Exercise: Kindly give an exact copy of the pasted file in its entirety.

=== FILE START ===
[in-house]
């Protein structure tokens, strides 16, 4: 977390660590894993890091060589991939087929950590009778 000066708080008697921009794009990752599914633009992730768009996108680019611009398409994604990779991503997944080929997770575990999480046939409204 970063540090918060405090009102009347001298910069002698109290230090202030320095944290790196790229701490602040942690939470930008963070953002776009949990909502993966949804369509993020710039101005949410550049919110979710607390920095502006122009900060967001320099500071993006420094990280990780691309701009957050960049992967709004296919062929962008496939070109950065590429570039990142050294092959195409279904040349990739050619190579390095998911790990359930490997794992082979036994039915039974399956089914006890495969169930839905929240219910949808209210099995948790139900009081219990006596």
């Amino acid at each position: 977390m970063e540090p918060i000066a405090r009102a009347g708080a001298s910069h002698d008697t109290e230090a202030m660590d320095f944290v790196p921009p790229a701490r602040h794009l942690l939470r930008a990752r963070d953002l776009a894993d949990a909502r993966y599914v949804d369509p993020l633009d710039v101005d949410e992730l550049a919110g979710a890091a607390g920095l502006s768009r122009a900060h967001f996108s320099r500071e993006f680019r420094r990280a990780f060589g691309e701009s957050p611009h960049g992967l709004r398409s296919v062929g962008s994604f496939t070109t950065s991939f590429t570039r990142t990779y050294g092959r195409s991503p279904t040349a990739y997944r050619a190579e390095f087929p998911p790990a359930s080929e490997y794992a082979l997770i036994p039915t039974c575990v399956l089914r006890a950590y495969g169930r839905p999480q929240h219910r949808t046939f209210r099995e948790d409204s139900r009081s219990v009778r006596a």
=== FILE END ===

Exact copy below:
[in-house]
């Protein structure tokens, strides 16, 4: 977390660590894993890091060589991939087929950590009778 000066708080008697921009794009990752599914633009992730768009996108680019611009398409994604990779991503997944080929997770575990999480046939409204 970063540090918060405090009102009347001298910069002698109290230090202030320095944290790196790229701490602040942690939470930008963070953002776009949990909502993966949804369509993020710039101005949410550049919110979710607390920095502006122009900060967001320099500071993006420094990280990780691309701009957050960049992967709004296919062929962008496939070109950065590429570039990142050294092959195409279904040349990739050619190579390095998911790990359930490997794992082979036994039915039974399956089914006890495969169930839905929240219910949808209210099995948790139900009081219990006596």
């Amino acid at each position: 977390m970063e540090p918060i000066a405090r009102a009347g708080a001298s910069h002698d008697t109290e230090a202030m660590d320095f944290v790196p921009p790229a701490r602040h794009l942690l939470r930008a990752r963070d953002l776009a894993d949990a909502r993966y599914v949804d369509p993020l633009d710039v101005d949410e992730l550049a919110g979710a890091a607390g920095l502006s768009r122009a900060h967001f996108s320099r500071e993006f680019r420094r990280a990780f060589g691309e701009s957050p611009h960049g992967l709004r398409s296919v062929g962008s994604f496939t070109t950065s991939f590429t570039r990142t990779y050294g092959r195409s991503p279904t040349a990739y997944r050619a190579e390095f087929p998911p790990a359930s080929e490997y794992a082979l997770i036994p039915t039974c575990v399956l089914r006890a950590y495969g169930r839905p999480q929240h219910r949808t046939f209210r099995e948790d409204s139900r009081s219990v009778r006596a």